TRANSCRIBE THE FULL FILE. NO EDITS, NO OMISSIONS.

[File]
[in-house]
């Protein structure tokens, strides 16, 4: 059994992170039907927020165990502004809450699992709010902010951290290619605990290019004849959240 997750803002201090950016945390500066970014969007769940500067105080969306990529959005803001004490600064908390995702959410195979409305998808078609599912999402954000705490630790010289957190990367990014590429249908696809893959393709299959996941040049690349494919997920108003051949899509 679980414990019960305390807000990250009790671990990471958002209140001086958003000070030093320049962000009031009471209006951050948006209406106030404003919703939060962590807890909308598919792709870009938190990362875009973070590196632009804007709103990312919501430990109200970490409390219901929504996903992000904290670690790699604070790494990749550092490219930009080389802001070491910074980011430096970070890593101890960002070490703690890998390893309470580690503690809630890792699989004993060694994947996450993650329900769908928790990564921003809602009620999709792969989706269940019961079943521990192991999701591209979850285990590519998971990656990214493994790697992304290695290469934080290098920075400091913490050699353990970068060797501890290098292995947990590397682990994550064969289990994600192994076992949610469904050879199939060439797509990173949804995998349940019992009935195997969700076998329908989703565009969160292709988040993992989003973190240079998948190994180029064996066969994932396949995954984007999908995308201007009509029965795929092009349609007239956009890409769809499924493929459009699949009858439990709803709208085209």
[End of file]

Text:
[in-house]
């Protein structure tokens, strides 16, 4: 059994992170039907927020165990502004809450699992709010902010951290290619605990290019004849959240 997750803002201090950016945390500066970014969007769940500067105080969306990529959005803001004490600064908390995702959410195979409305998808078609599912999402954000705490630790010289957190990367990014590429249908696809893959393709299959996941040049690349494919997920108003051949899509 679980414990019960305390807000990250009790671990990471958002209140001086958003000070030093320049962000009031009471209006951050948006209406106030404003919703939060962590807890909308598919792709870009938190990362875009973070590196632009804007709103990312919501430990109200970490409390219901929504996903992000904290670690790699604070790494990749550092490219930009080389802001070491910074980011430096970070890593101890960002070490703690890998390893309470580690503690809630890792699989004993060694994947996450993650329900769908928790990564921003809602009620999709792969989706269940019961079943521990192991999701591209979850285990590519998971990656990214493994790697992304290695290469934080290098920075400091913490050699353990970068060797501890290098292995947990590397682990994550064969289990994600192994076992949610469904050879199939060439797509990173949804995998349940019992009935195997969700076998329908989703565009969160292709988040993992989003973190240079998948190994180029064996066969994932396949995954984007999908995308201007009509029965795929092009349609007239956009890409769809499924493929459009699949009858439990709803709208085209």